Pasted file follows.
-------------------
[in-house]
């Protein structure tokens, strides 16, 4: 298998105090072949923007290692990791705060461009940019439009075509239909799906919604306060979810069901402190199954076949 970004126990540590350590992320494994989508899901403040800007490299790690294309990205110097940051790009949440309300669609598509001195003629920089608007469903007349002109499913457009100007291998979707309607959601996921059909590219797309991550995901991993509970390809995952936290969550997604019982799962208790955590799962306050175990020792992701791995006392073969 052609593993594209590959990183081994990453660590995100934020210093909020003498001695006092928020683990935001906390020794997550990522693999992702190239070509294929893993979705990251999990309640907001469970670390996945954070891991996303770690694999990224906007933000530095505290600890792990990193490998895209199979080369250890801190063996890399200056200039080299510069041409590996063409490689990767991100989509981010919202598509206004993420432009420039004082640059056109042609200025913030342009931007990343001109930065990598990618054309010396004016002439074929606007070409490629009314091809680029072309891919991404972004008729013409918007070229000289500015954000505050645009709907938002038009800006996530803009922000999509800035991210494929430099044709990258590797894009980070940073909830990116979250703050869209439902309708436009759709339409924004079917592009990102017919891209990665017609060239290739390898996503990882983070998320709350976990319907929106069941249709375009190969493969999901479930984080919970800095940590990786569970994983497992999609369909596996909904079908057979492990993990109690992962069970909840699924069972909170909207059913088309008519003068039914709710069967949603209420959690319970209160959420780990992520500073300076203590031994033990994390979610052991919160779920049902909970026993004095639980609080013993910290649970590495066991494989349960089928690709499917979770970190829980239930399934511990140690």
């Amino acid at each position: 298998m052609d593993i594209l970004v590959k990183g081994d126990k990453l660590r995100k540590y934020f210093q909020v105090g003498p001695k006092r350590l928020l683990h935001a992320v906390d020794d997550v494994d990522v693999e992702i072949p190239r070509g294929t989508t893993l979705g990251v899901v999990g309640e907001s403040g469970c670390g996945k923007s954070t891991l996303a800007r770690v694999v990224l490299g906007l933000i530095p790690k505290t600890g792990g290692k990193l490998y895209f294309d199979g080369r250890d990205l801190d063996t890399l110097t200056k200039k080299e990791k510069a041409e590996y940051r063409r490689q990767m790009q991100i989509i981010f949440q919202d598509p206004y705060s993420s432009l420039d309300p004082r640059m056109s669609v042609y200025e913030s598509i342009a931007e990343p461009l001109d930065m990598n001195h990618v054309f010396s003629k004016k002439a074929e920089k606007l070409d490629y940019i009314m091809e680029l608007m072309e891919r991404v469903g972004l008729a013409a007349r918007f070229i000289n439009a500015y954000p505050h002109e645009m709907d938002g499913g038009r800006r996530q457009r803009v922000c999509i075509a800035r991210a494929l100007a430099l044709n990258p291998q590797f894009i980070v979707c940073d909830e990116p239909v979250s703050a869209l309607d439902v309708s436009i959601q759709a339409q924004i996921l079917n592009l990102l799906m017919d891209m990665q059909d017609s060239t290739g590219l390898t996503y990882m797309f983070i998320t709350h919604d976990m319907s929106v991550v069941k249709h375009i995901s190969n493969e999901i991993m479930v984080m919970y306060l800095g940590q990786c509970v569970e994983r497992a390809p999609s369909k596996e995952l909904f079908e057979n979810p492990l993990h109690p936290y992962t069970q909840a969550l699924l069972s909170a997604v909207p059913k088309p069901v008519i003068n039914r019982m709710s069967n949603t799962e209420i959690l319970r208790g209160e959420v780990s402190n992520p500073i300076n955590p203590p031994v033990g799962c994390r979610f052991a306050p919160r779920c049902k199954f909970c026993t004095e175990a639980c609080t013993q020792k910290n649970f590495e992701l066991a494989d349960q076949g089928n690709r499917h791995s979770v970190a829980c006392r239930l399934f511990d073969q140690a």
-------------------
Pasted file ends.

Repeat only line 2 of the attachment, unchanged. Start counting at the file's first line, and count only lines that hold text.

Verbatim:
């Protein structure tokens, strides 16, 4: 298998105090072949923007290692990791705060461009940019439009075509239909799906919604306060979810069901402190199954076949 970004126990540590350590992320494994989508899901403040800007490299790690294309990205110097940051790009949440309300669609598509001195003629920089608007469903007349002109499913457009100007291998979707309607959601996921059909590219797309991550995901991993509970390809995952936290969550997604019982799962208790955590799962306050175990020792992701791995006392073969 052609593993594209590959990183081994990453660590995100934020210093909020003498001695006092928020683990935001906390020794997550990522693999992702190239070509294929893993979705990251999990309640907001469970670390996945954070891991996303770690694999990224906007933000530095505290600890792990990193490998895209199979080369250890801190063996890399200056200039080299510069041409590996063409490689990767991100989509981010919202598509206004993420432009420039004082640059056109042609200025913030342009931007990343001109930065990598990618054309010396004016002439074929606007070409490629009314091809680029072309891919991404972004008729013409918007070229000289500015954000505050645009709907938002038009800006996530803009922000999509800035991210494929430099044709990258590797894009980070940073909830990116979250703050869209439902309708436009759709339409924004079917592009990102017919891209990665017609060239290739390898996503990882983070998320709350976990319907929106069941249709375009190969493969999901479930984080919970800095940590990786569970994983497992999609369909596996909904079908057979492990993990109690992962069970909840699924069972909170909207059913088309008519003068039914709710069967949603209420959690319970209160959420780990992520500073300076203590031994033990994390979610052991919160779920049902909970026993004095639980609080013993910290649970590495066991494989349960089928690709499917979770970190829980239930399934511990140690």